Read: Full New Epoch Review

MP3: Goth-Trad – Alone Warrior (Non album track, 320)

13. Ka - Grief Pedigree [Iron Works Records]
Ka - Grief PedigreeThis year’s Marcberg. A grim minimalist masterpiece of New York street rap, where the colors never run — they just ooze blood red and cold gray. — Weiss

Read: Question in the Form of An Answer: Ka

12. Peaking Lights - Lucifer [Mexican Summer]
Peaking Lights - Lucifer

Last year’s glowing 936 established Peaking Lights as vanguards at converting Jamaican music into alternative energy, alongside Not Not Fun labelmate Sun Araw and British electronic experimentalist Kevin Martin (The Bug, King Midas Sound). Their latest, Lucifer, finds them floating further downriver, merging programmed drums with exotic rhythms made on obliquely tuned guitars and hand-crafted synthesizers. It is the dream-like blur that can only come from having a newborn or being the frequent recipient of opiate-scrambled daydreams. — Weiss

Read: Full Peaking Lights Feature @ Ad Hoc

11. AlchemistRussian Roulette [Decon]
Alchemist - Russian Roulette

Russian Roulette may well be the best representation of Alchemist’s aesthetic yet: one grounded in the original school of underground rap without being beholden to alienating traditionalism. Though previous releases under his own name didn’t quite reach the bar set by Pete Rock’s Soul Survivor series and his rapping will never match up to Diamond or Large Pro, Russian Roulette’s ballsy format marks it as an essential evolution in a beat tape landscape that’s been sorely in need of a kick in the pants to compete with electronic-oriented work by artists such as the Brainfeeder crew. For fans plugged directly into Hip-Hop’s mainframe, this is that next shit. — Son Raw

Read: Full Russian Roulette Review

10. Shackleton – Music for the Quiet Hour [Woe To The Septic Heart]
Shackleton - Music for the Quiet Hour

From his perch in the shadows, Sam Shackleton has quietly become the most interesting voice in electronic music today both as a sonic architect and as an auteur willing and able to use his technical mastery to explore complex themes. From his earliest singles on Skull Disco to his Techno-influenced releases on Perlon and Fabric to his genre re-inventions with Pinch, he’s progressively honed his craft, using dance music’s structure and limitations to contextualize his music without ever being beholden to their cliches. With Music for the Quiet Hour however, he’s become one of the few artists working today for whom a multi-part long-form suite of music isn’t a pompous nod towards “classical” but a logical step in expanding his vision. — Son Raw

Read: Full Review of Music for the Quiet Hour

9. Action BronsonBlue Chips [Mixtape]
Action Bronson - Blue Chips

The constant mix of the very pretty and the very ugly makes Blue Chips at once disarming, disgusting and unforgettable. The eclectic listeners among you will remember how Annie Clark of St. Vincent was lauded last year for the surprising razor edges that nestled inside her crystalline song structures. Well, Bronson’s working on the same spectrum, in reverse. We expect so much ugliness at any given moment, that all the beauty is consistently surprising, even as it abounds. — Bromwich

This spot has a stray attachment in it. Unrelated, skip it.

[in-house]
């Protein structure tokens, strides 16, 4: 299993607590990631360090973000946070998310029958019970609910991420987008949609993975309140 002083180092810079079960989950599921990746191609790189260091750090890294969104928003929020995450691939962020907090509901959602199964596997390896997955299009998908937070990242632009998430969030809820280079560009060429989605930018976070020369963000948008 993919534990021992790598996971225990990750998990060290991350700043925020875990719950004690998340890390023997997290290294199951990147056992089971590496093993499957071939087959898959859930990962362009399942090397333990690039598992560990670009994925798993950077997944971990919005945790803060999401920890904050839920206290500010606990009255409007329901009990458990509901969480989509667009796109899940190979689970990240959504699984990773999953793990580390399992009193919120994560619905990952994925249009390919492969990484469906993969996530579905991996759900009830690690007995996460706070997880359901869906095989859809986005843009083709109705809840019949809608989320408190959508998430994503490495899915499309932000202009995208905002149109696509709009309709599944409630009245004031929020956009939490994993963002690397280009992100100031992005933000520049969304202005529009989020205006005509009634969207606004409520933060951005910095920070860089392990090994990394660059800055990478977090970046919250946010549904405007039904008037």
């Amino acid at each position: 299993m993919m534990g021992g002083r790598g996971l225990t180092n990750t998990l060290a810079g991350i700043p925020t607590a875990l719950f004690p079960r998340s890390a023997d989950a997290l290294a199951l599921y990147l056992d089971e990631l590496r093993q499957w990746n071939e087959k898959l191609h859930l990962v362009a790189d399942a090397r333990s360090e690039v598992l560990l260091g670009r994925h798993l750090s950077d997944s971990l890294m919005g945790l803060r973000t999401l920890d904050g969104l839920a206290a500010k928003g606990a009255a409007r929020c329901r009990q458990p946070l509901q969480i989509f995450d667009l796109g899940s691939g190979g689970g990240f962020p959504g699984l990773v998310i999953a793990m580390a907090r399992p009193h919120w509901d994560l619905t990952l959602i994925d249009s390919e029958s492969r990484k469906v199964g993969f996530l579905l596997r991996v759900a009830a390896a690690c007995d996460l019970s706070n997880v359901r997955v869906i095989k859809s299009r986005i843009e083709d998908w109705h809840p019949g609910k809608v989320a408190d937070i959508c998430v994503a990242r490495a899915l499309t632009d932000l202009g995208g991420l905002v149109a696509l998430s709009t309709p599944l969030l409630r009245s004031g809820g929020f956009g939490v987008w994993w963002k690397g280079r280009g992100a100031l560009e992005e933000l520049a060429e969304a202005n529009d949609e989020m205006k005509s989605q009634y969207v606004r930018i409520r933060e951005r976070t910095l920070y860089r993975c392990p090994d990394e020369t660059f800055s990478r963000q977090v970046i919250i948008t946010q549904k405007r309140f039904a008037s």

Read: Full Review of Blue Chips

ZIP: Action Bronson – Blue Chips (Left-Click)

8. Ty Segall & White Fence - Hair [Drag City]
Ty Segall & White Fence - Hair
Ty Segall and Tim Presley are young guys and they act like it on Hair. There’s no contentment to speak of. No satisfaction. Just incredible talent when it comes to writing guitar songs, and enough confidence to contort pretty melodies into sounds that are rougher, bleaker, and better. – Bromwich

Read: Full Review of Hair

MP3: Ty Segall & White Fence – “I am Not a Game”

7. NasLife is Good [Def Jam]
Nas - Life is Good

In many ways, Life Is Good is the dramatic counterpoint to his debut album. If Nas had disappeared back into those project buildings after Illmatic, Life Is Good would serve as the perfect bookend to his story twenty years down the road. The album tells a story of a man who has won and lost so many of the life’s little battles that make the damn thing worth living. A real evolution of character can be found here. No longer is he that kid we first met, he’s become a surviving elder statesman of rap, the last ambassador of the Golden Age and most poignantly, a flawed family man. — Doc Zeus

 Read: Full Review of Life is Good

6. Julia HolterEkstasis [RVNG Intl.]
Julia Holter - Ekstasis

Heiress to the throne of Laurie Anderson, Kate Bush and Joni Mitchell makes heady ethereal pop laden with references to French film and Greek mythology. Somehow manages to not sound pretentious, just powerful. -Weiss

5. El-PCancer 4 Cure [Fat Possum]
El-P - Cancer  4 Cure